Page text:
A number of readers have expressed interest in hearing more about the general happenings as well as the fantastic food of Ferry House, the egalitarian vegetarian/vegan co-op in which I reside at Vassar along with 20 of the kindest, most insightful individuals I’ve ever met. To fulfill such readers’ wishes, I thought it fitting to recount on the ol’ blog a recent Ferry event: Professor Dinner. Every semester, the members of Ferry invite one or more of their favorite professors to enjoy a convivial vegan potluck dinner in the Ferry living and dining rooms, as well as to engage in stimulating conversations with the academics they most admire. Rife with a cornucopia of plant-based yummies and enough throught-provoking interactions to blow the roof off of Ferry, this semester’s Professor Dinner proved wildly successful and highly enjoyable. Pictured below is the vast array of dishes on the Professor Dinner buffet table, contributed by Ferry members and professors alike.
To my immense disappointment, the professor I invited to the potluck—fellow vegan, animal rights advocate, Joyce-lover, and blogger—had to cancel at the last minute, but luckily, my dear friend and fellow VARC member Alan had invited another like-minded professor to dinner—Jill Schneiderman from the Earth Science department. Professor Schneiderman shared a troubling story with Alan and I that detailed a social experiment she performed informally on a group of students she planned to take on a week-long venture to the deserts of the American Southwest. In preparation for the trip, Professor Schneiderman had to collect the eating preferences of the participating students so that the desert facility where they would stay could adequately cater to their needs. As a pondrous vegetarian and scientific researcher, Professor Schneiderman decided to tell her students that the facility provided vegetarian meals by default, and that individuals who wanted to eat meat had to request it specially. She then passed around a sheet on which students could denote whether or not they felt it necessary to eat meat on the trip, and to make the facility provide dining options that included meat. To Professor Schneiderman’s surprise, nearly all of the students checked the “Wants to Eat Meat on Trip” box, and displayed their indignance that the facility would dare not serve meat unless specifically asked. The situation reminded me of Melanie Joy’s book—Why We Love Dogs, Eat Pigs, and Wear Cows—which discusses how society regards the eating of animals as “normal” and the abstention from eating sentient beings as “deviant.”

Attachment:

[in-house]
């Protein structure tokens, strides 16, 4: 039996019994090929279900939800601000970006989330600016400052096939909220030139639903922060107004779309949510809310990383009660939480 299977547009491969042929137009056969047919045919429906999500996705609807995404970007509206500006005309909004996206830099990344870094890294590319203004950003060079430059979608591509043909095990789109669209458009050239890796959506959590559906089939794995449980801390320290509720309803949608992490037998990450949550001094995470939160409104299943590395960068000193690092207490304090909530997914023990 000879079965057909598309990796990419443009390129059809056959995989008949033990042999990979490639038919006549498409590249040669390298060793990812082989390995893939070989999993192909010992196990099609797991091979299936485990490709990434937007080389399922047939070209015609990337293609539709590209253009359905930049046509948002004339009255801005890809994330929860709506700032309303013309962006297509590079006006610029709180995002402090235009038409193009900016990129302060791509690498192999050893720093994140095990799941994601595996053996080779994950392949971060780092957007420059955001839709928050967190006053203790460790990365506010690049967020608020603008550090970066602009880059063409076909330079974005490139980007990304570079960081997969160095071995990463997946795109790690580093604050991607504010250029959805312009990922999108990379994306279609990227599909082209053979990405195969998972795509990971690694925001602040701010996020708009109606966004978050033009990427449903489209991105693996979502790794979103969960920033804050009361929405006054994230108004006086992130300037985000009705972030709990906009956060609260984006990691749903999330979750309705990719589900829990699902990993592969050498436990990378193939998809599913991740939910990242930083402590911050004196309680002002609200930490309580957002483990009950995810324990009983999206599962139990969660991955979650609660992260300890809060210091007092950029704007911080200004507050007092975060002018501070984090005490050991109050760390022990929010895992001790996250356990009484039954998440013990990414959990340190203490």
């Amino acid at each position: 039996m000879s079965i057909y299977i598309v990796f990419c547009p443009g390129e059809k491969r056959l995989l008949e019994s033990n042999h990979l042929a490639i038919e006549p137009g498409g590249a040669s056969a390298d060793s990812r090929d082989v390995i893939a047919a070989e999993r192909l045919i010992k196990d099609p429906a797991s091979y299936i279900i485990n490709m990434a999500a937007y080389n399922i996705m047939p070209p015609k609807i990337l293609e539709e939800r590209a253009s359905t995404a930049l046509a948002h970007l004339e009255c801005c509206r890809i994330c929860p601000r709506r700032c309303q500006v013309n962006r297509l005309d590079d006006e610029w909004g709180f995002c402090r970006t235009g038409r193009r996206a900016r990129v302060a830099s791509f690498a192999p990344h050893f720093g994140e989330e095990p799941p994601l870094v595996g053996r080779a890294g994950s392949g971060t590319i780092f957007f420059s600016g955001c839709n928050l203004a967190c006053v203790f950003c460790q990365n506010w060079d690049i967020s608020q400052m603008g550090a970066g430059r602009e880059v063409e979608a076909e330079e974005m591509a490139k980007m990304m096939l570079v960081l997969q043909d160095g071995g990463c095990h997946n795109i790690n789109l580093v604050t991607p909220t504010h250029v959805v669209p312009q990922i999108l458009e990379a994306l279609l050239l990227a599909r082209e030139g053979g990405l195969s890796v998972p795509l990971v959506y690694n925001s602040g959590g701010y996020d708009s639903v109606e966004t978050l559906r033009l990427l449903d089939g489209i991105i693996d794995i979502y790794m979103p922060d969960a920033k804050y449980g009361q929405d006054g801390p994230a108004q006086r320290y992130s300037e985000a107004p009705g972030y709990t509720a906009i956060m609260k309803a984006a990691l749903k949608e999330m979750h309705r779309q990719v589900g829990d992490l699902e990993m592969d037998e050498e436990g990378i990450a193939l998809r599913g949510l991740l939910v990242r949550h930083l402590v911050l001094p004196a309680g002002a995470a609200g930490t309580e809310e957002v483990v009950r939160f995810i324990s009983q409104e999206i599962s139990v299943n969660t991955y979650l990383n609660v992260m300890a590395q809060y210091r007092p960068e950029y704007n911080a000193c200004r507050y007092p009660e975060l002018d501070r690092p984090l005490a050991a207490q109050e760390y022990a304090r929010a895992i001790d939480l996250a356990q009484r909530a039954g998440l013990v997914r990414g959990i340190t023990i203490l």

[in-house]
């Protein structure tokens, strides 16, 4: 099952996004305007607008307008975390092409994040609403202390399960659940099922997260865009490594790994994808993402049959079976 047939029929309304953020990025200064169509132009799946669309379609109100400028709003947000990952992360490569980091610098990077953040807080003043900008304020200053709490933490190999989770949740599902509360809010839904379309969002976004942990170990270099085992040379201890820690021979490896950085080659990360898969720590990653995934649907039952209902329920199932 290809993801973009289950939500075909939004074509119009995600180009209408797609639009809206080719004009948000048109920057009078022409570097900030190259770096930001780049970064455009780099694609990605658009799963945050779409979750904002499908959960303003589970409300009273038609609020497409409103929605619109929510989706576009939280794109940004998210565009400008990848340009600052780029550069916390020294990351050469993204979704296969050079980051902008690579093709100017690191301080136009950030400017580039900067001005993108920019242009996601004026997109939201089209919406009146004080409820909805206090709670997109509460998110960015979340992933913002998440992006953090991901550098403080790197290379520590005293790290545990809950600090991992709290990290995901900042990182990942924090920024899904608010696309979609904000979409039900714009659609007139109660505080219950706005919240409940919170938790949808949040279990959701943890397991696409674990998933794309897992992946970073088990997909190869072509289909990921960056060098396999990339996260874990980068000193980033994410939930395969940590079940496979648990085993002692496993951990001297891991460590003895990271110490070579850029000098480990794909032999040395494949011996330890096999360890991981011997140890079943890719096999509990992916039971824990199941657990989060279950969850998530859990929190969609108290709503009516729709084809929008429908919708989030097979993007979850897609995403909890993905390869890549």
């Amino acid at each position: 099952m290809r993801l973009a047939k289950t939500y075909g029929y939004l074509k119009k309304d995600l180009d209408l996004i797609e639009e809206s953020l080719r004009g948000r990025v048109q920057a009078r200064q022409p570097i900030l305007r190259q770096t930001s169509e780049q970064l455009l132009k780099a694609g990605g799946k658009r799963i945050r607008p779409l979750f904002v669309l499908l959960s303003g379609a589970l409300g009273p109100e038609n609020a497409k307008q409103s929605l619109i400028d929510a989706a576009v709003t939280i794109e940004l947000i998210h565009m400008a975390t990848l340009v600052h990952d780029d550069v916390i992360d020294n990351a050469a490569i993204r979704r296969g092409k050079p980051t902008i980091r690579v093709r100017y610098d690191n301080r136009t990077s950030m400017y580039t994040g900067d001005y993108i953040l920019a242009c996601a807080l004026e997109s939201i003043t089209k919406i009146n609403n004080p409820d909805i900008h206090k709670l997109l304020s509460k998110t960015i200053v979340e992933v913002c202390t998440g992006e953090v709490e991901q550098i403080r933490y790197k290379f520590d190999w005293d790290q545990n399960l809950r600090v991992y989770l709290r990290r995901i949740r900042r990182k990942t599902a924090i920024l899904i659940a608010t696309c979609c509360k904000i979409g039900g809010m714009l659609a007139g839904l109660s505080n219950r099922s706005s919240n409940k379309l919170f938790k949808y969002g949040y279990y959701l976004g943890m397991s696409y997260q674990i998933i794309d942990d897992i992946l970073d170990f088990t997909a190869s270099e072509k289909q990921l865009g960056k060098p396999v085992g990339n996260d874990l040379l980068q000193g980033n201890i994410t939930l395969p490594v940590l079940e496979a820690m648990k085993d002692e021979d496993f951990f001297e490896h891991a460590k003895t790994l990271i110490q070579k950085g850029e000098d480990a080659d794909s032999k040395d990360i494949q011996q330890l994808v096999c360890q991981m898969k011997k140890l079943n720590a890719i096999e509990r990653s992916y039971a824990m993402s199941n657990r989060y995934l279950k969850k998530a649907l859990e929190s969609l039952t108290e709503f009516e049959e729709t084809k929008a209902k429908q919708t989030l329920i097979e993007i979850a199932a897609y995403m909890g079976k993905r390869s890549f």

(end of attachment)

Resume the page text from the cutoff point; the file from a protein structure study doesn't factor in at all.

While rather disheartening that such a phenomenon would occur on a college campus as progressive and liberal-minded as that of Vassar, the fact that at least a handful of incredibly passionate students and faculty members understand the ethical implications of eating animals and work to spread this awareness throughout campus make me proud to attend Vassar. Additionally, since many of these individuals live in Ferry or often interact with Ferry members, I feel so lucky and honored to reside in a house surrounded by like-minded individuals, which provides me with the strength to interact with those who may not share my viewpoints on veganism and animal rights in a compassionate manner. All hail, Ferry House!
Until next time, Ali.